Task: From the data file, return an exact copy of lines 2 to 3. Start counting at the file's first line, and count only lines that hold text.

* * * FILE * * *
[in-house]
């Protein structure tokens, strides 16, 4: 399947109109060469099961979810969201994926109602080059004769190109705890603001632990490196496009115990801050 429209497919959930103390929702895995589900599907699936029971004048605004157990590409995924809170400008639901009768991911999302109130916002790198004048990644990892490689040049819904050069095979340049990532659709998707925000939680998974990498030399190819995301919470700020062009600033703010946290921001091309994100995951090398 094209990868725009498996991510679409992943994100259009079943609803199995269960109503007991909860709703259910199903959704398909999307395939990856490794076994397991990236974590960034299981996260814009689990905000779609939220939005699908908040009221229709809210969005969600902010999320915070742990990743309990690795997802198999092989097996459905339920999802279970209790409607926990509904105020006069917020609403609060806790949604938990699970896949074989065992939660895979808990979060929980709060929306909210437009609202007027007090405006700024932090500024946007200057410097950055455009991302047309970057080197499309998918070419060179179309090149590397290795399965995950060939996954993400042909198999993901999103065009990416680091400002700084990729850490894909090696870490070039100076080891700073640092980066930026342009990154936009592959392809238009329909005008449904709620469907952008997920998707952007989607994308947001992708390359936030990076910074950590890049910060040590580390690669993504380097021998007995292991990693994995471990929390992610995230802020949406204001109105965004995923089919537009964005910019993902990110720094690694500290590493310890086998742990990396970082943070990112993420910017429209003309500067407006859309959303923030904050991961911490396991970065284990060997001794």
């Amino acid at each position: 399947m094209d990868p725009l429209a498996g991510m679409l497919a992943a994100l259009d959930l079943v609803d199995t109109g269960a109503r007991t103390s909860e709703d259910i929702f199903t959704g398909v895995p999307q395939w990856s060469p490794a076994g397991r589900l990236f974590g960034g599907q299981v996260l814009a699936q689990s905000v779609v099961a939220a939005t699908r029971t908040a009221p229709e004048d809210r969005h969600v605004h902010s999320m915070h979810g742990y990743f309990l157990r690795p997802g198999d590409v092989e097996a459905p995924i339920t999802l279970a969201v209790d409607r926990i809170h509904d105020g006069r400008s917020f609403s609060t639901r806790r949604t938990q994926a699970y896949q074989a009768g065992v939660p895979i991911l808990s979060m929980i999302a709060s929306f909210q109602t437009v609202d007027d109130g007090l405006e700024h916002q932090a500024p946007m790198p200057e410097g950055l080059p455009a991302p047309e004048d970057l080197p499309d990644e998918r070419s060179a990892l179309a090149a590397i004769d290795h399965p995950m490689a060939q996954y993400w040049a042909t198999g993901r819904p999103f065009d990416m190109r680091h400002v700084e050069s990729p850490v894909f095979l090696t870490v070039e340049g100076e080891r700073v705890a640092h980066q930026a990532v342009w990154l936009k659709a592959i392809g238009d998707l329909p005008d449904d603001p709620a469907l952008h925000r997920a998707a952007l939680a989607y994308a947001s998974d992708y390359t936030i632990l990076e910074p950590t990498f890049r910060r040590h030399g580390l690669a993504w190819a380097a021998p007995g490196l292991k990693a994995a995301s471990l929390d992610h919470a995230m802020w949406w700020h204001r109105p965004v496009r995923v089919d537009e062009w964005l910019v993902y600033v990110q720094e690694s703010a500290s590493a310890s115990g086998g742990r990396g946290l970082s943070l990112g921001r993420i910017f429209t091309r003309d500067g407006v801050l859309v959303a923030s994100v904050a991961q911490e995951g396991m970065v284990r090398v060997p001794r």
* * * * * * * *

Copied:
């Protein structure tokens, strides 16, 4: 399947109109060469099961979810969201994926109602080059004769190109705890603001632990490196496009115990801050 429209497919959930103390929702895995589900599907699936029971004048605004157990590409995924809170400008639901009768991911999302109130916002790198004048990644990892490689040049819904050069095979340049990532659709998707925000939680998974990498030399190819995301919470700020062009600033703010946290921001091309994100995951090398 094209990868725009498996991510679409992943994100259009079943609803199995269960109503007991909860709703259910199903959704398909999307395939990856490794076994397991990236974590960034299981996260814009689990905000779609939220939005699908908040009221229709809210969005969600902010999320915070742990990743309990690795997802198999092989097996459905339920999802279970209790409607926990509904105020006069917020609403609060806790949604938990699970896949074989065992939660895979808990979060929980709060929306909210437009609202007027007090405006700024932090500024946007200057410097950055455009991302047309970057080197499309998918070419060179179309090149590397290795399965995950060939996954993400042909198999993901999103065009990416680091400002700084990729850490894909090696870490070039100076080891700073640092980066930026342009990154936009592959392809238009329909005008449904709620469907952008997920998707952007989607994308947001992708390359936030990076910074950590890049910060040590580390690669993504380097021998007995292991990693994995471990929390992610995230802020949406204001109105965004995923089919537009964005910019993902990110720094690694500290590493310890086998742990990396970082943070990112993420910017429209003309500067407006859309959303923030904050991961911490396991970065284990060997001794």
């Amino acid at each position: 399947m094209d990868p725009l429209a498996g991510m679409l497919a992943a994100l259009d959930l079943v609803d199995t109109g269960a109503r007991t103390s909860e709703d259910i929702f199903t959704g398909v895995p999307q395939w990856s060469p490794a076994g397991r589900l990236f974590g960034g599907q299981v996260l814009a699936q689990s905000v779609v099961a939220a939005t699908r029971t908040a009221p229709e004048d809210r969005h969600v605004h902010s999320m915070h979810g742990y990743f309990l157990r690795p997802g198999d590409v092989e097996a459905p995924i339920t999802l279970a969201v209790d409607r926990i809170h509904d105020g006069r400008s917020f609403s609060t639901r806790r949604t938990q994926a699970y896949q074989a009768g065992v939660p895979i991911l808990s979060m929980i999302a709060s929306f909210q109602t437009v609202d007027d109130g007090l405006e700024h916002q932090a500024p946007m790198p200057e410097g950055l080059p455009a991302p047309e004048d970057l080197p499309d990644e998918r070419s060179a990892l179309a090149a590397i004769d290795h399965p995950m490689a060939q996954y993400w040049a042909t198999g993901r819904p999103f065009d990416m190109r680091h400002v700084e050069s990729p850490v894909f095979l090696t870490v070039e340049g100076e080891r700073v705890a640092h980066q930026a990532v342009w990154l936009k659709a592959i392809g238009d998707l329909p005008d449904d603001p709620a469907l952008h925000r997920a998707a952007l939680a989607y994308a947001s998974d992708y390359t936030i632990l990076e910074p950590t990498f890049r910060r040590h030399g580390l690669a993504w190819a380097a021998p007995g490196l292991k990693a994995a995301s471990l929390d992610h919470a995230m802020w949406w700020h204001r109105p965004v496009r995923v089919d537009e062009w964005l910019v993902y600033v990110q720094e690694s703010a500290s590493a310890s115990g086998g742990r990396g946290l970082s943070l990112g921001r993420i910017f429209t091309r003309d500067g407006v801050l859309v959303a923030s994100v904050a991961q911490e995951g396991m970065v284990r090398v060997p001794r």